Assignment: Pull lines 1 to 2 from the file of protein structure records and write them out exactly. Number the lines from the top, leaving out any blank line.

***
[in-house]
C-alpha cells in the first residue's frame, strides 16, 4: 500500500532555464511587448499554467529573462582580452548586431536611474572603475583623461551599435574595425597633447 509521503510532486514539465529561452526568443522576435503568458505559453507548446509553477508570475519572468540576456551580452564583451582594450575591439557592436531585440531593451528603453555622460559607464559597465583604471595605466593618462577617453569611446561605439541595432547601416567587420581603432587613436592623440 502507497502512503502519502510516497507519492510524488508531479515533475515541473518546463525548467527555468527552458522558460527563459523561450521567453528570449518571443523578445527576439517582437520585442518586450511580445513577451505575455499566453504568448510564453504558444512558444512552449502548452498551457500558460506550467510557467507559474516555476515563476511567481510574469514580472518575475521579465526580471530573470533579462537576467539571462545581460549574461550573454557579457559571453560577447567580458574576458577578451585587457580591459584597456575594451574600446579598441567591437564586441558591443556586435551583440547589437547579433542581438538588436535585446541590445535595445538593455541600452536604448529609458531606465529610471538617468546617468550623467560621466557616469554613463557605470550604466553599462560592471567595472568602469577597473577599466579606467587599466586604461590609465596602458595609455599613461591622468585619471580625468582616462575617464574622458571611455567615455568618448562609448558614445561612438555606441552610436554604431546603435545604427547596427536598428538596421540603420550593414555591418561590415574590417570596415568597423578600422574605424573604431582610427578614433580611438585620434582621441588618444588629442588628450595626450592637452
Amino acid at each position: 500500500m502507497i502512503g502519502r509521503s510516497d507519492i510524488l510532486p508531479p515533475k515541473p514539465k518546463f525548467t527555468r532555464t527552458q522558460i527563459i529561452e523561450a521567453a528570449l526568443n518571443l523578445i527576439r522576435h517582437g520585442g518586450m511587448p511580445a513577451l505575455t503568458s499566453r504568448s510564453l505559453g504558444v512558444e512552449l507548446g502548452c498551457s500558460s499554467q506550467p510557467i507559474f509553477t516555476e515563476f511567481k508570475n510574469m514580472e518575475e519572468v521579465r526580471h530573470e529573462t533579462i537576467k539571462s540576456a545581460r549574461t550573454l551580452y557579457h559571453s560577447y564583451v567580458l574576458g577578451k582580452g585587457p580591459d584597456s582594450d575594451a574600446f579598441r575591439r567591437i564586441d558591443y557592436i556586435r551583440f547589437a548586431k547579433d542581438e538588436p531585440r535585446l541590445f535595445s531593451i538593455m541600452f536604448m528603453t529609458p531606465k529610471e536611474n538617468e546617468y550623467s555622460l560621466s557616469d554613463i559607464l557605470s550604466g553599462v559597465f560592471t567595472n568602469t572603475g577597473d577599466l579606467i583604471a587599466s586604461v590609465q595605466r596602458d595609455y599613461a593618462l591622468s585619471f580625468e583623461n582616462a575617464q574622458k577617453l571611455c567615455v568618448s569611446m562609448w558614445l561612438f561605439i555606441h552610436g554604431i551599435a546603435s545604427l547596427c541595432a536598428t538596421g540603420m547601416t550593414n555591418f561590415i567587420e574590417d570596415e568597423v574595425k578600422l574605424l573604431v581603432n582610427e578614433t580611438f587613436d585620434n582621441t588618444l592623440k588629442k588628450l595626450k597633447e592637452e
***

[in-house]
C-alpha cells in the first residue's frame, strides 16, 4: 500500500532555464511587448499554467529573462582580452548586431536611474572603475583623461551599435574595425597633447 509521503510532486514539465529561452526568443522576435503568458505559453507548446509553477508570475519572468540576456551580452564583451582594450575591439557592436531585440531593451528603453555622460559607464559597465583604471595605466593618462577617453569611446561605439541595432547601416567587420581603432587613436592623440 502507497502512503502519502510516497507519492510524488508531479515533475515541473518546463525548467527555468527552458522558460527563459523561450521567453528570449518571443523578445527576439517582437520585442518586450511580445513577451505575455499566453504568448510564453504558444512558444512552449502548452498551457500558460506550467510557467507559474516555476515563476511567481510574469514580472518575475521579465526580471530573470533579462537576467539571462545581460549574461550573454557579457559571453560577447567580458574576458577578451585587457580591459584597456575594451574600446579598441567591437564586441558591443556586435551583440547589437547579433542581438538588436535585446541590445535595445538593455541600452536604448529609458531606465529610471538617468546617468550623467560621466557616469554613463557605470550604466553599462560592471567595472568602469577597473577599466579606467587599466586604461590609465596602458595609455599613461591622468585619471580625468582616462575617464574622458571611455567615455568618448562609448558614445561612438555606441552610436554604431546603435545604427547596427536598428538596421540603420550593414555591418561590415574590417570596415568597423578600422574605424573604431582610427578614433580611438585620434582621441588618444588629442588628450595626450592637452